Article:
OPS-SAT is the world’s first open, in-orbit testbed for new spacecraft software and applications. By conducting low-cost, low-risk experiments with OPS-SAT, teams from across Europe are ushering in a new era for European spaceflight innovation and commercial opportunity.
- OPS-SAT’s commissioning phase ended in September and the first experiments are now being carried out in orbit
- Innovative new technologies are being tested on OPS-SAT in areas such as artificial intelligence, data compression, and space-based web services
- Initial experimental results have exceeded expectations
- Results from many more experiments expected soon
One company in Spain, DAPCOM, is testing image-compression software using OPS-SAT’s camera system to greatly improve the image quality and scientific return of small Earth observation satellites.
Larger satellites, such as the Sentinels of the European Copernicus programme, use specialised hardware to ‘compress’ image data, reducing the data volume that is transmitted to Earth while maintaining a high image quality. But this hardware requires physical space on board and is not an option for tiny CubeSats or nanosats, which can be as small as just a few centimetres in size.
“The initial results from DAPCOM are incredible,” says ESA’s David Evans, OPS-SAT Project Manager. “We never expected to produce such fantastic images with OPS-SAT’s camera and DAPCOM’s innovation helps us to download many times more of them.”
DAPCOM’s software has now been made available to other OPS-SAT experimenters.
“This is one of OPS-SAT’s greatest strengths,” says Evans. “Successful technologies can be immediately incorporated into OPS-SAT’s operational toolbox and made available to others for their own experiments.”
Interplanetary internet from the home office
Another key feature of OPS-SAT is that ESA allows experimenters from across the European spaceflight community – industry, academia, start-ups, other agencies, clubs/schools – to remotely test-fly their software.
Dresden, Germany, start-up D3TN became the first to successfully operate their OPS-SAT experiment from home over the internet.
“As well as being the first time that OPS-SAT was controlled over the internet from an experimenter's home office, the D3TN experiment successfully tested a new communications technology called the ‘Ring Road’,” says Evans.
“This technology could allow for a type of interplanetary internet that links extremely low-cost, large-scale satellite networks spanning from Earth to the Moon, or even to Mars.”
The company’s OPS-SAT experiment marks the first time the ‘Ring Road’ has been tested in space.
Boosting European industry
Tanagra Space, founded by OPS-SAT flight control member Georges Labrèche, is a European based start-up focussed on developing accessible artificial intelligence (AI) solutions for the space industry.
During OPS-SAT’s commissioning phase, Labrèche faced challenges with the inconsistent pointing of OPS-SAT's camera system. He set out to save valuable communication bandwidth by ‘training’ a smart camera application powered by artificial intelligence to recognise poor or overexposed images and filter them out, preventing them from being transmitted back to Earth.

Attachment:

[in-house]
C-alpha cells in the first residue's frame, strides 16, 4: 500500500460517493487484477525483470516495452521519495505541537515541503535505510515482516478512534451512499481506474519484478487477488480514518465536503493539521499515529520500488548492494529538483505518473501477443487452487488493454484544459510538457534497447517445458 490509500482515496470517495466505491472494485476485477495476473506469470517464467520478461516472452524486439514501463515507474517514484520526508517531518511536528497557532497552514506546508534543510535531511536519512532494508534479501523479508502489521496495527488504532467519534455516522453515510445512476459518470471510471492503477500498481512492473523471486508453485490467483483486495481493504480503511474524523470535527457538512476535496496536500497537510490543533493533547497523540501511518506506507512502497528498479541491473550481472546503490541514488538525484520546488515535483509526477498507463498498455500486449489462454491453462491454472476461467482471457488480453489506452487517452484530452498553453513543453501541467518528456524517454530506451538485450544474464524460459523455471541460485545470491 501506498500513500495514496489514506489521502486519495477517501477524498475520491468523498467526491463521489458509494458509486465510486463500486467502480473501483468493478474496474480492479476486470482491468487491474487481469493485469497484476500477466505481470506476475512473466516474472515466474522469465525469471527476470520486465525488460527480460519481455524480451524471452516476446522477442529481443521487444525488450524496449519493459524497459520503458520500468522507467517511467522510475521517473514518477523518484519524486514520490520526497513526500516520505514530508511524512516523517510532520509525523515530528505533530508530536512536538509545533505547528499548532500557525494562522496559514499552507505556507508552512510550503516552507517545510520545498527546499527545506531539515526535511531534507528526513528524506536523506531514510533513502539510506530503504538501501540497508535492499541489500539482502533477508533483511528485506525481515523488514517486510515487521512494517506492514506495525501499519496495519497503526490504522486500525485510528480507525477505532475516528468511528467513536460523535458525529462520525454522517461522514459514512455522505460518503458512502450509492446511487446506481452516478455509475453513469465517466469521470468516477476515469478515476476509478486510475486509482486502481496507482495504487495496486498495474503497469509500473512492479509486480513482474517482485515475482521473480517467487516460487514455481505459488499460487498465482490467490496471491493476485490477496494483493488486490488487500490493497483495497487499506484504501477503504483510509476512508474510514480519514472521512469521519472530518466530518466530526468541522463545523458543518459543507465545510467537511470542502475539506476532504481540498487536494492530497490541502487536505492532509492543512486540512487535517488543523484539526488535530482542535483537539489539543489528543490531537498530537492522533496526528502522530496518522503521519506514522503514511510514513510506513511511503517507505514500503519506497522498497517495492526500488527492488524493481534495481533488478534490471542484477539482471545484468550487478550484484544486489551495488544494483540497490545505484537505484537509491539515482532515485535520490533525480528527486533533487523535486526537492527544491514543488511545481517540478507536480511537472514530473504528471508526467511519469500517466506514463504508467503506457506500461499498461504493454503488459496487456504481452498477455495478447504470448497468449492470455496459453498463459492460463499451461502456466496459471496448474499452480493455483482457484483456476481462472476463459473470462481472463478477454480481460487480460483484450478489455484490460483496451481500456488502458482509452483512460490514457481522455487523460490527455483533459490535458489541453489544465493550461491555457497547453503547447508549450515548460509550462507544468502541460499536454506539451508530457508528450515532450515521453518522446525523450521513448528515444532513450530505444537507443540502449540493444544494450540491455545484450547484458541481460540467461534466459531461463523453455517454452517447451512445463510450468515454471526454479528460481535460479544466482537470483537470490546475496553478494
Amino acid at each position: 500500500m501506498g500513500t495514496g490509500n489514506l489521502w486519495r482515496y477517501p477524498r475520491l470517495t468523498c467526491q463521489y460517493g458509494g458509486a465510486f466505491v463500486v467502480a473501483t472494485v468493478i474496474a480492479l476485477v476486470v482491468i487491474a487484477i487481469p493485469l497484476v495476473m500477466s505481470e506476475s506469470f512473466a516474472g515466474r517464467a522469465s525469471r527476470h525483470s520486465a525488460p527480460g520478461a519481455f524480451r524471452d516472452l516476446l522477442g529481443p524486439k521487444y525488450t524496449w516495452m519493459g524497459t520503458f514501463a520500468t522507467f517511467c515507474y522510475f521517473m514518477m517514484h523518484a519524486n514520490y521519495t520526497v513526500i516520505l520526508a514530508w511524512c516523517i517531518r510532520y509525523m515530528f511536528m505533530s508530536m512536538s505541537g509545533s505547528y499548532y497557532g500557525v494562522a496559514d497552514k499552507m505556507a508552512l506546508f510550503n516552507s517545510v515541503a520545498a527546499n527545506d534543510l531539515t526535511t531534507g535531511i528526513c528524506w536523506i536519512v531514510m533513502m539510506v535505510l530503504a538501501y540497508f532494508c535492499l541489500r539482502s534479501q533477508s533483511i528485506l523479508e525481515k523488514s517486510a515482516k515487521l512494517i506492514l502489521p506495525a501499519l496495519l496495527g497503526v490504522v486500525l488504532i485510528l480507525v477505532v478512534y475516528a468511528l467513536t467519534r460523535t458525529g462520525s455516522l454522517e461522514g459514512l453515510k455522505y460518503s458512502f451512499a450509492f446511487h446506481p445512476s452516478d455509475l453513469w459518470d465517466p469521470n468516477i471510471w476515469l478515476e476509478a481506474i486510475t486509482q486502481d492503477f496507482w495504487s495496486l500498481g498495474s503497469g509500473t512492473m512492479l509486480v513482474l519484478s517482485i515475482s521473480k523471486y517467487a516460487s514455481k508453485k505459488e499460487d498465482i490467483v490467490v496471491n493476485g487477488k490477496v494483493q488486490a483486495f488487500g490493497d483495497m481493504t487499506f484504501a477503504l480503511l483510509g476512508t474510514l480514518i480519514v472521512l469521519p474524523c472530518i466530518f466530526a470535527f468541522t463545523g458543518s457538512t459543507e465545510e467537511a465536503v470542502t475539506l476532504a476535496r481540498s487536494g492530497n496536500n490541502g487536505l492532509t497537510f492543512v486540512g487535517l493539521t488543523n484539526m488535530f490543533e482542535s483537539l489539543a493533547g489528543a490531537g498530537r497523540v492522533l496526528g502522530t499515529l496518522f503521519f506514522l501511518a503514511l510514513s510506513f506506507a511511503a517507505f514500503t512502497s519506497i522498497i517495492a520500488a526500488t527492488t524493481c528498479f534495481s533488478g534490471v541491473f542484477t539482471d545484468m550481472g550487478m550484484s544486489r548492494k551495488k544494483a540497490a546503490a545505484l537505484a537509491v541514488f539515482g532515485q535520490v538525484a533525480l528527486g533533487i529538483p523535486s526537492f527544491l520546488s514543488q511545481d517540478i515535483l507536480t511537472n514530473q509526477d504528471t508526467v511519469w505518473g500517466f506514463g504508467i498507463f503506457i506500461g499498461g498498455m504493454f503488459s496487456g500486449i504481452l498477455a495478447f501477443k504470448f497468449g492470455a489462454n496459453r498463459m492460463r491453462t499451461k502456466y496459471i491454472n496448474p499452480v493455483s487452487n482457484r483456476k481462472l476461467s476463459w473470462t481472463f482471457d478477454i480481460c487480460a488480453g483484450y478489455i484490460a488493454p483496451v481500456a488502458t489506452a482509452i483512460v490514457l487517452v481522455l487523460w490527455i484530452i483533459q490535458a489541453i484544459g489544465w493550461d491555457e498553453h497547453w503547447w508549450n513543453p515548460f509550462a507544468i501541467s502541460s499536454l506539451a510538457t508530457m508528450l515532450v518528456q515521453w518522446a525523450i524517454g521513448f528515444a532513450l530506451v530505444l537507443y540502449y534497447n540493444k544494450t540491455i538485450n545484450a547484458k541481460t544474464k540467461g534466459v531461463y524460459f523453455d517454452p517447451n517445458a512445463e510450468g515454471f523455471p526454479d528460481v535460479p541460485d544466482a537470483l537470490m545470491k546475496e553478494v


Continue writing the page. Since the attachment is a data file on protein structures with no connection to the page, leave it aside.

Almost 5000 images taken by OPS-SAT were used to train the system. The accuracy of its predictions proved so good that the software was soon left to work without ground team supervision.
"The software is so successful at distinguishing the good images from the bad, that it is now available to other OPS-SAT experimenters," says Evans. "They can easily improve on it by adding their own improvements to identify any images containing specific features they are looking for."
More results coming soon
In addition to DAPCOM and D3TN, many more experiments are currently taking place on board OPS-SAT, with results expected in the coming weeks and months:
- The French space agency, CNES, (France), are testing automatic spacecraft manoeuvre planning and collision prediction in space.
- Airbus (Germany) are using OPS-SAT to test a complete new on-board software system in the space environment.
- STAR-Dundee (UK) are testing a next-gen high-speed communication protocol called SpaceFibre using OPS-SAT’s powerful reconfigurable hardware.
- IRT Saint Exupéry (France) are using a form of artificial intelligence called ‘deep learning’ to recognise patterns such as cloud formations or fires on Earth.
- TU Graz (Austria) are attempting to monitor signals emitted by devices in the ‘Internet of Things’ from space using OPS-SAT’s software-defined radio and will also test optical communications using their laser ground station.
- VisionSpace (Germany) and the Artificial Intelligence and Operations Innovation team at ESA’s ESOC mission control centre are testing the use of artificial intelligence to allow a spacecraft to analyse images on board and schedule and plan activities autonomously.
- CGI (Estonia) and another team at ESOC are testing a new way of interfacing on-board and ground mission-scheduling processes (this will be a world first).
There are dozens more OPS-SAT missions in the pipeline. New mission proposals are welcome!
If you have an innovative idea for the future of spaceflight, contact David Evans: firstname.lastname@example.org
Follow OPS-SAT on twitter at @esaoperations and the hashtag #OPSSAT